With his job approval rating polling between 41 and 47 percent -- a figure that history suggests must be above 50 percent for a president to win reelection -- President Bush faces a conundrum. To wit:
His popularity is inextricably linked to perceptions of how things are going in Iraq. Even as the economy gets better, Bush's approval on economic issues has gone down. "If [people] feel bad about the situation in Iraq, then they feel bad about everything, and that affects their view on the economy," Bush strategist Matthew Dowd explained to Byron York earlier this month. So improving the perception on Iraq is the key to the President's reelection.
But perception on Iraq is necessarily affected by the tone of the news. All of the biases of the mainstream press corps -- its shameless sensationalism, its shortsightedness, its Vietnam nostalgia -- guarantee that bad news will lead and good news will be buried.
That's why so much of last night's address was dominated by the progress that has already been made in Iraq. But the conundrum is not yet solved.
Much has been written about President Bush's oratorical shortcomings. As he is strongest when speaking before a friendly crowd, the U.S. Army War College was a good choice of venues. The President was engaged and determined, and connected with the audience on his applause lines. The broadcast networks, though, didn't even bother to cover the speech -- as they certainly would were this one of those drab speeches to a camera in the White House, or the kabuki-dance with hostile questioners at a press conference. Those Americans who prefer The Swan to cable news -- and many swing voters fall into this category -- will get their news of the speech filtered.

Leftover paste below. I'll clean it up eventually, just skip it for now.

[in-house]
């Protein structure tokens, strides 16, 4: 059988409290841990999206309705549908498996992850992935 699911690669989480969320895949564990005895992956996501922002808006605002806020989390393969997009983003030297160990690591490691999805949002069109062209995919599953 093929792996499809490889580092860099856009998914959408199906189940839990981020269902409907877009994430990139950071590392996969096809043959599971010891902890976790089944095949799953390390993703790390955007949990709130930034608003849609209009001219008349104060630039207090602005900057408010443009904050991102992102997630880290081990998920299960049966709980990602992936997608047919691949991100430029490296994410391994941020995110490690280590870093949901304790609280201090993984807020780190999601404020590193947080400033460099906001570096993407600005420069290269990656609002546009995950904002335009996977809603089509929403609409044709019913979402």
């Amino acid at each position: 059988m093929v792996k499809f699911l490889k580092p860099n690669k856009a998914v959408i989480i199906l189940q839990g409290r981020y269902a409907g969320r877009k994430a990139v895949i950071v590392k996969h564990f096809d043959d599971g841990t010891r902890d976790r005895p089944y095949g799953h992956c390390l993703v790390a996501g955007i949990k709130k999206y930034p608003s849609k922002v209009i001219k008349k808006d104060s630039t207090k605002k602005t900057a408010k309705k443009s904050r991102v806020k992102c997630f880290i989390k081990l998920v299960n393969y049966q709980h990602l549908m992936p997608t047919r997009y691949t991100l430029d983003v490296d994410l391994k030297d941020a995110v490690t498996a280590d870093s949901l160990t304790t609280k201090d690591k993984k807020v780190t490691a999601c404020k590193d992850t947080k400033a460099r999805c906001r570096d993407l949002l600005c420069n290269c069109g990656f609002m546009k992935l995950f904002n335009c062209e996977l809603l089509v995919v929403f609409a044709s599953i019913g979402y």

That's why the content fell short. The President's case that we must win, and in fact are winning, was immediately dismissed as nothing new -- CNN's White House correspondent John King was harping on the "no news" point before the President was even done shaking hands from the stage. (Because of course the President's points that "twelve government ministries are currently under the direct control of Iraqis," or that "many of Iraq's cities and towns now have elected town councils and city governments" are just hackneyed points that no one could possibly have missed.)
The President did make one piece of news, announcing the planned replacement and demolition of Abu Ghraib prison. King dismissed it, calling it merely symbolic, but it is in the fifth paragraph of the New York Times write-up, suggesting that concocting news-events -- even if they are merely symbolic -- might be quite valuable.
It would be a good start to couple the President's forthcoming speeches -- and there must be more speeches, for this sort of rallying is part of the job of a war president -- with major announcements, perhaps on the identities of members of interim government or local elections in regions where the security situation allows it. Despite some serious setbacks, the situation in Iraq is not so dire that the President cannot take control of the narrative that is now controlled by reporters who are almost rooting for failure (and in at least a few cases, strike the "almost"). To win back the confidence of the electorate, he must do so.
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